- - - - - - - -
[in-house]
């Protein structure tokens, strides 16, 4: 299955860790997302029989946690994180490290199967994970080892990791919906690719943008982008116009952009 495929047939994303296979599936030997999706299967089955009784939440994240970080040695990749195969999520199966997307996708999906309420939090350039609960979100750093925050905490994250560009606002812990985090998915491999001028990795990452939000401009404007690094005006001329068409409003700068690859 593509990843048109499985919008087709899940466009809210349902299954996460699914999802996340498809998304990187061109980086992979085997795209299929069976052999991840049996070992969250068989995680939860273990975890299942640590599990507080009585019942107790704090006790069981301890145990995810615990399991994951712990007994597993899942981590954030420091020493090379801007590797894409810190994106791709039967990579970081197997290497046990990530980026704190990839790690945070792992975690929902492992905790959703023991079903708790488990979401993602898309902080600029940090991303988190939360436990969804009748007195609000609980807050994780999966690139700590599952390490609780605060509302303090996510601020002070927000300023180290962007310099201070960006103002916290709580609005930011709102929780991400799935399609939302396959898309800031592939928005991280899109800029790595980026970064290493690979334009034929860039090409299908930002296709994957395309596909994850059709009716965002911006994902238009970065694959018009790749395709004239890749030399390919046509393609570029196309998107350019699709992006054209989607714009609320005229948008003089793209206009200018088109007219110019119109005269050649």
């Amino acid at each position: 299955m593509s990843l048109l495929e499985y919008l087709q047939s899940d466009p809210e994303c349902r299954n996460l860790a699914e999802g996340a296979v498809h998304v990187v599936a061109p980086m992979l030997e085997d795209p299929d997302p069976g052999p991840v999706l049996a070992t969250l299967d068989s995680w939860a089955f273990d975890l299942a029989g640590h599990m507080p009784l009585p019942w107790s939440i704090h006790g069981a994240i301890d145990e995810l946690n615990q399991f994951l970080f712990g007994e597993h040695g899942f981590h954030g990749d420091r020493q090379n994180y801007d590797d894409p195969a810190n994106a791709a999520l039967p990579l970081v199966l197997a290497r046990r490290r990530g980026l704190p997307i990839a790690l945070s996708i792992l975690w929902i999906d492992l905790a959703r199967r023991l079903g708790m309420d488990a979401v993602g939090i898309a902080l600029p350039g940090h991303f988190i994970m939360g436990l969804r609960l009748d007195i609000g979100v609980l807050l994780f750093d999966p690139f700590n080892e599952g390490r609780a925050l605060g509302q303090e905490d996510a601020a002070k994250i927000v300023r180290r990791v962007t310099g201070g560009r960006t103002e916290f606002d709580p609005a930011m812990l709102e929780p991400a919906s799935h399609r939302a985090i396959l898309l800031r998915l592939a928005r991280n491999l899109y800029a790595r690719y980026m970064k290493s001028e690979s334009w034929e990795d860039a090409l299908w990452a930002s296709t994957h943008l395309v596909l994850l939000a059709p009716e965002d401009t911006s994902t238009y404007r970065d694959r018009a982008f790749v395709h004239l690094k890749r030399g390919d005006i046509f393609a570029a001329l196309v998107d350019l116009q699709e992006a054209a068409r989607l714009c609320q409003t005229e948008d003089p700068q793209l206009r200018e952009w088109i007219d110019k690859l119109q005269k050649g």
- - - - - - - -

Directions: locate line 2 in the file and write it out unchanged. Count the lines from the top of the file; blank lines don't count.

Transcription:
């Protein structure tokens, strides 16, 4: 299955860790997302029989946690994180490290199967994970080892990791919906690719943008982008116009952009 495929047939994303296979599936030997999706299967089955009784939440994240970080040695990749195969999520199966997307996708999906309420939090350039609960979100750093925050905490994250560009606002812990985090998915491999001028990795990452939000401009404007690094005006001329068409409003700068690859 593509990843048109499985919008087709899940466009809210349902299954996460699914999802996340498809998304990187061109980086992979085997795209299929069976052999991840049996070992969250068989995680939860273990975890299942640590599990507080009585019942107790704090006790069981301890145990995810615990399991994951712990007994597993899942981590954030420091020493090379801007590797894409810190994106791709039967990579970081197997290497046990990530980026704190990839790690945070792992975690929902492992905790959703023991079903708790488990979401993602898309902080600029940090991303988190939360436990969804009748007195609000609980807050994780999966690139700590599952390490609780605060509302303090996510601020002070927000300023180290962007310099201070960006103002916290709580609005930011709102929780991400799935399609939302396959898309800031592939928005991280899109800029790595980026970064290493690979334009034929860039090409299908930002296709994957395309596909994850059709009716965002911006994902238009970065694959018009790749395709004239890749030399390919046509393609570029196309998107350019699709992006054209989607714009609320005229948008003089793209206009200018088109007219110019119109005269050649």